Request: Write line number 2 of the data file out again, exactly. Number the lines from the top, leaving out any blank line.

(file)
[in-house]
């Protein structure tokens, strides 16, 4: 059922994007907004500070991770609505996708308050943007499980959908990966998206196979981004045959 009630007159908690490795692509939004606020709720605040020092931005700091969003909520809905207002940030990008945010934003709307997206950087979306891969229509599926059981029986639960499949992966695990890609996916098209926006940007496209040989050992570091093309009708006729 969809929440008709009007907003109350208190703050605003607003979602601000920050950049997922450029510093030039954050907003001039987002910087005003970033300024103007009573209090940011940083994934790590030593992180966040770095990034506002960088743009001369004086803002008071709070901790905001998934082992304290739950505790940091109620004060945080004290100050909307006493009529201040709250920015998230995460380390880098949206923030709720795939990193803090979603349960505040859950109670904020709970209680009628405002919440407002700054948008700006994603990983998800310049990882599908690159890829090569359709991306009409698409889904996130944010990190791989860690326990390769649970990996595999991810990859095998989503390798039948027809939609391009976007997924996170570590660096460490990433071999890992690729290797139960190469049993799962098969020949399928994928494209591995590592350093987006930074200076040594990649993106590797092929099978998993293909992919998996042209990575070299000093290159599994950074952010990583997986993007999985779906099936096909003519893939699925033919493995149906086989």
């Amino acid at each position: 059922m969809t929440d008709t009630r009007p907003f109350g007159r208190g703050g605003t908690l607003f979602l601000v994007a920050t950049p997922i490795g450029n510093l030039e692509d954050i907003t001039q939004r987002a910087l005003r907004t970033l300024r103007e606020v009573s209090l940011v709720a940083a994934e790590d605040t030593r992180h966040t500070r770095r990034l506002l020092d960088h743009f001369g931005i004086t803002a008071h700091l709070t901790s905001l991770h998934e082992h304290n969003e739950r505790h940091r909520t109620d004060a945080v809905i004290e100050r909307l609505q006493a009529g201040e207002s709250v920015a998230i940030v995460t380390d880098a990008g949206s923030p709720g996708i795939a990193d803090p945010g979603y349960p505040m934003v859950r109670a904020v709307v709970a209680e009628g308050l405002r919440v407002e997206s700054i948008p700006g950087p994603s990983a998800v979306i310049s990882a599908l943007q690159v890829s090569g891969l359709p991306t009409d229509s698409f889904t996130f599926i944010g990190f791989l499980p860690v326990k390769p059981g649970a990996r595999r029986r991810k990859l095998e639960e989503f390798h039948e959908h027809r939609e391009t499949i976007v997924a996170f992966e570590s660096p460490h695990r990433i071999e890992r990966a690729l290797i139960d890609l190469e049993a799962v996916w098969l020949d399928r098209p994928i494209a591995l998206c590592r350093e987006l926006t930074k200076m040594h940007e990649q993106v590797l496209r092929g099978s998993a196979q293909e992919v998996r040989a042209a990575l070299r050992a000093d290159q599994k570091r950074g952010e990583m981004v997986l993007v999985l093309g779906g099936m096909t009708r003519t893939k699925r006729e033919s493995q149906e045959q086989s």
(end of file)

């Protein structure tokens, strides 16, 4: 059922994007907004500070991770609505996708308050943007499980959908990966998206196979981004045959 009630007159908690490795692509939004606020709720605040020092931005700091969003909520809905207002940030990008945010934003709307997206950087979306891969229509599926059981029986639960499949992966695990890609996916098209926006940007496209040989050992570091093309009708006729 969809929440008709009007907003109350208190703050605003607003979602601000920050950049997922450029510093030039954050907003001039987002910087005003970033300024103007009573209090940011940083994934790590030593992180966040770095990034506002960088743009001369004086803002008071709070901790905001998934082992304290739950505790940091109620004060945080004290100050909307006493009529201040709250920015998230995460380390880098949206923030709720795939990193803090979603349960505040859950109670904020709970209680009628405002919440407002700054948008700006994603990983998800310049990882599908690159890829090569359709991306009409698409889904996130944010990190791989860690326990390769649970990996595999991810990859095998989503390798039948027809939609391009976007997924996170570590660096460490990433071999890992690729290797139960190469049993799962098969020949399928994928494209591995590592350093987006930074200076040594990649993106590797092929099978998993293909992919998996042209990575070299000093290159599994950074952010990583997986993007999985779906099936096909003519893939699925033919493995149906086989």